It may be understood that spectacle itself is a charged word, and probably connects too directly to Debord alone, so if you want to nominate another term, please do. For our purposes spectacle is the visual and visceral apprehension of the performance event by audience. How much it implies passivity is an open question and in performance art (as in Debord), the term audience itself is somewhat fluid.
There are a number of works in the festival and in the performance catalogue generally which employ the audience as participants or agents in the realization of the work…. As well there is the notion of Experience as Spectacle raised by the description of =Videodrome=. This could describe the experience of the “audience/participants” (Valie Export’s term) in the high pitched environment of performance; or it could refer to the experience of the artist.
Here a discussion of ‘ordeal’ performances; or the gradual unfolding of improvisatory performances — as well as the open ended processes of audience interaction — could ensue.
Sunday November 5 3 pm
YYZ Artists’ Outlet, 401 Richmond St W
This panel was designed to explore some of the issues surrounding the placement of “audience/participants” (a term coined by Valie Export) within performance art, as exemplified or at least suggested by the works in the festival. Does the responsibility of the work lie with the experience of the artist, or that of the audience member? What does it mean to present process as performance; i.e. as a form of spectacle, something to be apprehended visually and viscerally by an audience? Is there a common thread to be found among the several competing strategies employed by works in the festival — performance art as a form of personal research, performance art as a presentation of an ordeal to be witnessed by an audience, performance art as a form of social provocation, performance art as thoughtful entertainment, etc.?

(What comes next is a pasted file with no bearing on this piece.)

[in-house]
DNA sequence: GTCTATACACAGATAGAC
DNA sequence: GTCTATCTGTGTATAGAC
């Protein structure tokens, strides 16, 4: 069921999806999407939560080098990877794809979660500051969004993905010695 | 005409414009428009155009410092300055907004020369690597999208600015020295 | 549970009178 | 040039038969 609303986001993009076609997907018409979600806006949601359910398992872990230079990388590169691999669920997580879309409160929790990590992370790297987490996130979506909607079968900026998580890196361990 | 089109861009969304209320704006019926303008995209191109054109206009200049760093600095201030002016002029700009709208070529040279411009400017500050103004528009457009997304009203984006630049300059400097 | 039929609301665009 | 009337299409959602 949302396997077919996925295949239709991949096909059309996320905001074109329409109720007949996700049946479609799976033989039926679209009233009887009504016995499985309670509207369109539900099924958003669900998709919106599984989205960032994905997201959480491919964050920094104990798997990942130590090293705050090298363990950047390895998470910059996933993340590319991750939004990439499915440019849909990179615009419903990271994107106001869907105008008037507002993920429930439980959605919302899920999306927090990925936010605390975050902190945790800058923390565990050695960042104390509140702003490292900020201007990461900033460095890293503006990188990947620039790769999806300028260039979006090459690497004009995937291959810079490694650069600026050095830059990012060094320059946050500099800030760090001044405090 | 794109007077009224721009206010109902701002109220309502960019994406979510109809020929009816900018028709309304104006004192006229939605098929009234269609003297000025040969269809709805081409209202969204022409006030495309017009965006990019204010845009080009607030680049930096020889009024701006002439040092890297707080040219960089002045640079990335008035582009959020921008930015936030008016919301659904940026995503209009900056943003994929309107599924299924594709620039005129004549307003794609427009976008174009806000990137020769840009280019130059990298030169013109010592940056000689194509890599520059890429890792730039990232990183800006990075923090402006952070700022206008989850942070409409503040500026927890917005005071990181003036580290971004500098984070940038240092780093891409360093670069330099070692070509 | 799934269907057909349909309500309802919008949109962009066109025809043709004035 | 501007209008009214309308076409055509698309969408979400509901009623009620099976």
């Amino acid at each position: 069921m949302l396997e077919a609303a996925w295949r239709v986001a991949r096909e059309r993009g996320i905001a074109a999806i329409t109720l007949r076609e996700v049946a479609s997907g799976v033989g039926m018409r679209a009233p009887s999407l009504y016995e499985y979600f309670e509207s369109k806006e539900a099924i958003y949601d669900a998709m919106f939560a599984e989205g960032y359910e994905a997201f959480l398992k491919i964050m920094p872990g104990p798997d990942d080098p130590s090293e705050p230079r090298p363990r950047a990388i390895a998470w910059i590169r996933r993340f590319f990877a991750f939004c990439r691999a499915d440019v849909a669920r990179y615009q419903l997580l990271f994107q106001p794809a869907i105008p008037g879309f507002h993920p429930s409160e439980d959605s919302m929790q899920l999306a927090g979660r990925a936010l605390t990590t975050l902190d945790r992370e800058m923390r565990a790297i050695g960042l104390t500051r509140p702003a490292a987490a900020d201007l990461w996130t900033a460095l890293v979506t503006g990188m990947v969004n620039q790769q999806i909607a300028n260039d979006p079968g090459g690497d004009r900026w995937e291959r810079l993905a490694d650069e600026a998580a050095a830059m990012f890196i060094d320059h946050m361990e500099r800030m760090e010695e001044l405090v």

Tagny Duff invited John Dummett to contribute to her presentation. Part of their strategy involved questioning or interrogating the form of panel discussions, trying to break the authority structure inherent in the speaker/audience relationship. They presented their comments as a roving conversation — both physically and in terms of content. Performance as a negotiation of elements; fictional vs. embodied spaces; the role of permission (given or taken) in determining the outcome of a situation; and strategies that break the binary notion of performer/audience were key aspects of their interaction with the audience. Clive Robertson referred to the dehumanizing aspects of spectatorship, in which isolated gestures threaten communal activity. He held this notion up against efforts by performance artists to create a communal situation using what is referred to as a ‘technology of the self’. He also spoke about the importance of being an audience member in the transference of ideas, knowledge and culture. T.V.I. intervened with a demonstration of their reality-checking techniques and devices, including the ‘phenomenatron’ and the ‘ontologator’. Kym Pruesse put forth the notion of ‘psychological envelopes’ as a way of looking at the thresholds at which different types of engagement among audience and performer are facilitated or made untenable. The discussion went in multiple directions, including a questioning of the goal or impulse of performance — as a data collection process, as a facilitated transformational experience, or as a consumable spectacle. A number of intriguing and thoughtful points of view were expressed, suggesting numerous possibilities for future discussion.